This document seeks to prepare students for the topics of GRE and mGRE for the CCIE Written Exam version 3.0. These are important technologies to master as part of the General Networking section of this exam blueprint.
Generic Routing Encapsulation (GRE)
Cisco developed the Generic Routing Encapsulation (GRE) protocol to encapsulate network layer protocols over a virtual point-to-point (P2P) link. RFC 2784 details this useful protocol.
GRE is desirable anytime routers must be “tricked” into handling packets they would otherwise normally not handle. For example, multicast traffic cannot be natively protected by IP Security (IPSec), so GRE can encapsulate this traffic initially, and then it can be protected by an IPSec VPN.
GRE uses IP protocol type 47.
Multipoint Generic Routing Encapsulation (mGRE)
The “classic” GRE tunnel described above is considered a point-to-point structure. Multipoint Generic Routing Encapsulation (mGRE) relaxes this concept to include multiple destinations in the GRE process.
Consider the classic and popular hub and spoke topology. Perhaps GRE needs to function in this environment. For each new additional spoke that might be added, a new P2P GRE tunnel must be constructed. This new tunnel would need its own logical IP subnet. This leads to an obvious waste of IP address space, and perhaps far worse, it leads to excessive overhead on the hub device.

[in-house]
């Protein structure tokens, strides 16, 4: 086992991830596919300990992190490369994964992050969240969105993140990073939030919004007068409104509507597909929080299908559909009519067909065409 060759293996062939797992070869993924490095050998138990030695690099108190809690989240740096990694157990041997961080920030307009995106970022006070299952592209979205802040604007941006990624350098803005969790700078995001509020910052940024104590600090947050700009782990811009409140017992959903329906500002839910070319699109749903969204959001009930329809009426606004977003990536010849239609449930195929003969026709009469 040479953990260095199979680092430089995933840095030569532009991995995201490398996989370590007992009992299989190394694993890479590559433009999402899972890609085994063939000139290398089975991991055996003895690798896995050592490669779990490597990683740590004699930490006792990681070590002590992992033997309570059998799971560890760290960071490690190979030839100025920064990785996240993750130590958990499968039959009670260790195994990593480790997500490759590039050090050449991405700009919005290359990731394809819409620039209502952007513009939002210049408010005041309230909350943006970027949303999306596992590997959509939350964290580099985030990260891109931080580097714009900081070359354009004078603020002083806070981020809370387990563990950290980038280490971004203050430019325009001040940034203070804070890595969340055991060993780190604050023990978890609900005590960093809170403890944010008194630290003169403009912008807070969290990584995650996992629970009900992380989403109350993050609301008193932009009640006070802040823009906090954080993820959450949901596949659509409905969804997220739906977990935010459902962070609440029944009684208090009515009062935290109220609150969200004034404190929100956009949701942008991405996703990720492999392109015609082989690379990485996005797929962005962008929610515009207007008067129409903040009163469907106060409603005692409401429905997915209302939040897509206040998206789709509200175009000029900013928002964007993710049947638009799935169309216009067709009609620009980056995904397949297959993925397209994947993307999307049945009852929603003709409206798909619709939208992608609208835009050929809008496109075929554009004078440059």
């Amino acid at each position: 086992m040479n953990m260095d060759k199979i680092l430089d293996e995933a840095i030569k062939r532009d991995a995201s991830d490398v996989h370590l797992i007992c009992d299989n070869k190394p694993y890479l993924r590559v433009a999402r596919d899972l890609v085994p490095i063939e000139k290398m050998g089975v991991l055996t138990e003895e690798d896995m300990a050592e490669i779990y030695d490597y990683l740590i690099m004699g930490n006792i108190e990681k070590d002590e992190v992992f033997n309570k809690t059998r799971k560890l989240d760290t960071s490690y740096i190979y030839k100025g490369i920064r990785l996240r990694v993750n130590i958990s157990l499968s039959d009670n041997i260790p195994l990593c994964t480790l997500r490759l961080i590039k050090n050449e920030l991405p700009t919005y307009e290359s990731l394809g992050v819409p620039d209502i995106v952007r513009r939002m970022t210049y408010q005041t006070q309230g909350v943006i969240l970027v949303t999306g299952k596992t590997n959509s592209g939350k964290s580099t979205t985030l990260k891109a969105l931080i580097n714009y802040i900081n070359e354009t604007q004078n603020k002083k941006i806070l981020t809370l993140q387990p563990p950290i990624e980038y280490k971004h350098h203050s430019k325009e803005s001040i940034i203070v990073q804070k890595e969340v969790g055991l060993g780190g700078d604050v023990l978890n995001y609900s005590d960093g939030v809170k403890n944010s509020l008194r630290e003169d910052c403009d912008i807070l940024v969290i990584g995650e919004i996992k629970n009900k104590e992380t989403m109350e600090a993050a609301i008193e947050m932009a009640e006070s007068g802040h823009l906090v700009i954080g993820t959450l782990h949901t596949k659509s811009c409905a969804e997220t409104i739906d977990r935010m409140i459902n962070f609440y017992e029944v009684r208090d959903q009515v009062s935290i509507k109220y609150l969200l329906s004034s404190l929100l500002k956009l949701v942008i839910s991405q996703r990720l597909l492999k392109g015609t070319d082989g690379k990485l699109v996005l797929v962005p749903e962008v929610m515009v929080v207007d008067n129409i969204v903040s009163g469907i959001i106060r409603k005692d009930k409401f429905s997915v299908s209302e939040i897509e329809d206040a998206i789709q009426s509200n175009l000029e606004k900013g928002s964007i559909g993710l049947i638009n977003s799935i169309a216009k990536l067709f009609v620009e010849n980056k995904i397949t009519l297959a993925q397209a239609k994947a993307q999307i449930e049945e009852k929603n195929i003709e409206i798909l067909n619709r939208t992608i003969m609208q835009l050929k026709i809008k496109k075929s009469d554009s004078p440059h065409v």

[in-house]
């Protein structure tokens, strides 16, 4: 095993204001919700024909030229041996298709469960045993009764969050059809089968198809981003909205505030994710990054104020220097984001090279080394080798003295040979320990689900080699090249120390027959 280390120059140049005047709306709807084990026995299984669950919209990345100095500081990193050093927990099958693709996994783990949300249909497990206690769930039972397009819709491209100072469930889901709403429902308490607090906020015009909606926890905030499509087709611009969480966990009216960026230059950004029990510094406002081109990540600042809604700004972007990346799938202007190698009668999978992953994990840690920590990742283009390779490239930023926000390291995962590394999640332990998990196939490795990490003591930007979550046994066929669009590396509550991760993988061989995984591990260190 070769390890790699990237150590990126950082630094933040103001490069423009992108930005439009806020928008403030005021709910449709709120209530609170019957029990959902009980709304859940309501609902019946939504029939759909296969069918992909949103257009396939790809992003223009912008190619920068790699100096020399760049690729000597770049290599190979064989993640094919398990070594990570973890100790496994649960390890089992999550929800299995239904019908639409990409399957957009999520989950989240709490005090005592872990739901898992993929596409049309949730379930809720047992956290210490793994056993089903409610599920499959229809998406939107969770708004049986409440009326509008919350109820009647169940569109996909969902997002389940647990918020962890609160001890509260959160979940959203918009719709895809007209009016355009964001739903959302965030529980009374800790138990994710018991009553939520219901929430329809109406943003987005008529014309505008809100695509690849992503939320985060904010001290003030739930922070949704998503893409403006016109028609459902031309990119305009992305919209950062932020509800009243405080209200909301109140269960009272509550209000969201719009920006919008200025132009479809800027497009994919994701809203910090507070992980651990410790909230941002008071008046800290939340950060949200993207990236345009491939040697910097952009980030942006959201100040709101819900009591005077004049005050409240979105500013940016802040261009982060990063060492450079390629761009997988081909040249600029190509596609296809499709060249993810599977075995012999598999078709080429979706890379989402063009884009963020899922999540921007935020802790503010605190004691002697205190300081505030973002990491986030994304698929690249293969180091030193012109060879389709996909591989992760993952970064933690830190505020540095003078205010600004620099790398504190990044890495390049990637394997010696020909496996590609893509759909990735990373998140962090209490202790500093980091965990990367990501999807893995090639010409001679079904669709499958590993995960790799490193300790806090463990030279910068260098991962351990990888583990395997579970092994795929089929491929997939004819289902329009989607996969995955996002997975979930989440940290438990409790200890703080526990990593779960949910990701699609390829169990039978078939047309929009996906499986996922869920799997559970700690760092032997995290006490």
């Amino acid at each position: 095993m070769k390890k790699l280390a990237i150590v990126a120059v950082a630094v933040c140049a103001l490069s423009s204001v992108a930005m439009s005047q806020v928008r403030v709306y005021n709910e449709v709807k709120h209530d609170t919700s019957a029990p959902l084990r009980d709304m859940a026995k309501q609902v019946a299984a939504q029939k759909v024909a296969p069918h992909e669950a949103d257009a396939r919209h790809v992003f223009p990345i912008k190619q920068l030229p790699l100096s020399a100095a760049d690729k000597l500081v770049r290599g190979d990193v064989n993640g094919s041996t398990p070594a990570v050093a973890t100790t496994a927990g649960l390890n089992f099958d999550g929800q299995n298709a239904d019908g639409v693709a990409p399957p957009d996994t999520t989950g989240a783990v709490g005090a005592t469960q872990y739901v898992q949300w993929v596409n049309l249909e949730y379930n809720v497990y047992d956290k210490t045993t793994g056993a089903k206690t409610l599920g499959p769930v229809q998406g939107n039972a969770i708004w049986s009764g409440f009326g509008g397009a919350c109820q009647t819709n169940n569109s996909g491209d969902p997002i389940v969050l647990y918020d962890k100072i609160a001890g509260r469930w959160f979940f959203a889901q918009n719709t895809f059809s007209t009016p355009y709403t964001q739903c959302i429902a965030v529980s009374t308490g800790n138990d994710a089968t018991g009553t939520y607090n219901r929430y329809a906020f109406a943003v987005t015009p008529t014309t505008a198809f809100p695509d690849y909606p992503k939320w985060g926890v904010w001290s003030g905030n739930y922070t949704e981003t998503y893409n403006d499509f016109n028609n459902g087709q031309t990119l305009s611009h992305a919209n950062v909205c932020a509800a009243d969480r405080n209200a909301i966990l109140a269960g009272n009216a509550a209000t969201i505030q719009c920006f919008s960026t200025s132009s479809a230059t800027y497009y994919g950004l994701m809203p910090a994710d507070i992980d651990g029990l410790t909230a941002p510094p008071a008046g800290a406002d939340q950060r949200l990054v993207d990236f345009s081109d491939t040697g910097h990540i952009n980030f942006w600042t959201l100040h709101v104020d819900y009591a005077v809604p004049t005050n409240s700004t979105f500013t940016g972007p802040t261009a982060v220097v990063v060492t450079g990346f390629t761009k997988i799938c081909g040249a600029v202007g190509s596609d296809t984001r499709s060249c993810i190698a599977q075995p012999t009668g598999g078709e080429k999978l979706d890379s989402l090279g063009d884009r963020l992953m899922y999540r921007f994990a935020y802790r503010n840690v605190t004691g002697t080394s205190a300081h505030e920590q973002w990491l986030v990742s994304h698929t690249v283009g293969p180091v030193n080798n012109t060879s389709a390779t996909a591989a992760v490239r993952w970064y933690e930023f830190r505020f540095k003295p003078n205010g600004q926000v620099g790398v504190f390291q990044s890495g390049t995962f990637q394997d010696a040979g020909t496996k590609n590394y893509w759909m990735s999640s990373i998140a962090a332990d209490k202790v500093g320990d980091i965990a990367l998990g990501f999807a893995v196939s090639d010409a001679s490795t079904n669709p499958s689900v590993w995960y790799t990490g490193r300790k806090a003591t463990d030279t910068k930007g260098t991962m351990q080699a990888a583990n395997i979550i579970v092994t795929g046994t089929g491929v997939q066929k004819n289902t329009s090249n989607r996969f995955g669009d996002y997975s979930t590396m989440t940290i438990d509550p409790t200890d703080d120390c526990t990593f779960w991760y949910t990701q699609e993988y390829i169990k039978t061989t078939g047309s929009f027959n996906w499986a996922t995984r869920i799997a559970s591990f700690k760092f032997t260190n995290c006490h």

Multipoint GRE arrives to the rescue. Thanks to this GRE technique, the hub and spoke devices may use a single tunnel. This tunnel is one logical IP subnet. At this point, you can consider this design and functionality similar to a non-broadcast multi-access (NBMA) technology like Frame-Relay.
With mGRE, you need a name resolution mechanism that can map the logical tunnel IP addresses to the underlying physical IP addresses in the topology. This is what the Next Hop Reachability Protocol (NHRP) is used for. I will cover this important technology in an upcoming blog post.
mGRE and NHRP are critically important for mastery in the CCIE Security 3.0 because they are two of the necessary protocol components used in the construction of the Dynamic Multipoint VPN (DMVPN).
Anthony Sequeira CCIE, CCSI